Little Camera, Big Lens
Friday, June 22nd, 2012 by Reed Hoffmann
One thing I love about digital photography is how our opportunities to be creative have grown. For instance, there’s a fairly new category of cameras now, called either CSC (compact system cameras) or ILC (interchangeable lens compacts). They have larger sensors than point-and-shoot cameras (meaning better image quality) and interchangeable lenses (meaning better optics). So we can get better pictures from small cameras. But there are other ways to look at them as well.
I’ve recently been using the Nikon V1. Its sensor is called a “CX” sensor, smaller than the DX sensor in many of Nikon’s DSLRs, yet larger than those in point-and-shoots. A DX sensor (in a camera like the Nikon D5100 or D7000) has what we call a 1.5X crop factor. That means it captures a narrower angle of view than what a 35mm film camera did with the same lens, or one of today’s “full-frame” cameras, like the Nikon D800 (which has an FX sensor). And since the CX sensor in the V1 is smaller still, it gives a 2.7X crop factor. That gave me an idea.
One of the accessories you can buy for the V1 is an adapter called the FT-1 (for about $250). That lets you mount most Nikon lenses on that little camera, and still have metering and single-servo autofocus. However, you have to factor in the 2.7X crop factor, which can be significant with a long telephoto lens. A 500mm lens, for instance, when used with that converter on the V1, now has an effective focal length of… 1350mm! And unlike a teleconverter, which has glass in it, the FT-1 doesn’t, so there’s no loss of light.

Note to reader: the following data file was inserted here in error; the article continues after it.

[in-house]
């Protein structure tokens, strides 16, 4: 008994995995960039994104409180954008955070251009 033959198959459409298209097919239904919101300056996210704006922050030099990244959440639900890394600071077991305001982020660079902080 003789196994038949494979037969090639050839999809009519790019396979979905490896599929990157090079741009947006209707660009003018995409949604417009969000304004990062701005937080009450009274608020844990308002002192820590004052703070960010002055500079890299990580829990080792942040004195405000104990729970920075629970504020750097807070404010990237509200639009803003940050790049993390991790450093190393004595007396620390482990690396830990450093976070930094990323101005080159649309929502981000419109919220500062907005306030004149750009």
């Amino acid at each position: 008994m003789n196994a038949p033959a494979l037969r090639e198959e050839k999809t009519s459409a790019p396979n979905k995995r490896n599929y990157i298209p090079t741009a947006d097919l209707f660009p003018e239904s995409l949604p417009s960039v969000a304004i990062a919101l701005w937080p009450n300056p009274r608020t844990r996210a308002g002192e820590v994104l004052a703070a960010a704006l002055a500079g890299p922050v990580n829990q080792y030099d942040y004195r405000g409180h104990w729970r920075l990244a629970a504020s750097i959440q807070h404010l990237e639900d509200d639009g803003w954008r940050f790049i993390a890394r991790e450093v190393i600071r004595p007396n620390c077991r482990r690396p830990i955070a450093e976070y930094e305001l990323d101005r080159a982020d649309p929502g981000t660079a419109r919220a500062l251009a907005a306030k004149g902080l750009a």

So last week I took the V1, the FT-1, my 500mm. f/4 lens and the TC-14e II teleconverter to a Kansas City Royals game. And I hauled that gear out to the fan area behind center field and set it up on my large Gitzo tripod. Normally that’s too far from the action for photos, but I had a plan. The TC14 is a teleconverter, and when added to the 500mm lens makes it a 700mm f/5.6 (one stop of light loss due to the added glass in the converter). And when I mounted that combination onto the V1 with FT-1, I now had a focal length of 1890mm. Now I could shoot all the way to home plate, and make pictures of the batter with the catcher and umpire looking on. Which is a photo we rarely see, because of the distance.
The V1 is ”only” 10 megapixels, but it will shoot RAW (NEF in this case) files, and thanks to the built in viewfinder is easy to frame (a challenge with telephotos using just a rear LCD). I used it for a night game and had to shoot at 3200 ISO, but still felt the photos held up very well, especially after being processed by Noise Ninja to reduce noise with minimal impact on sharpness. And I look forward to using this combination more, and during a day game.
The old saying “Variety is the spice of life,” is true of photography too. Finding opportunities to make different pictures is a great way to challenge yourself. Look at the gear you’ve got and say, “how can I use this in a different, creative way.” You may surprise yourself with what you come up with.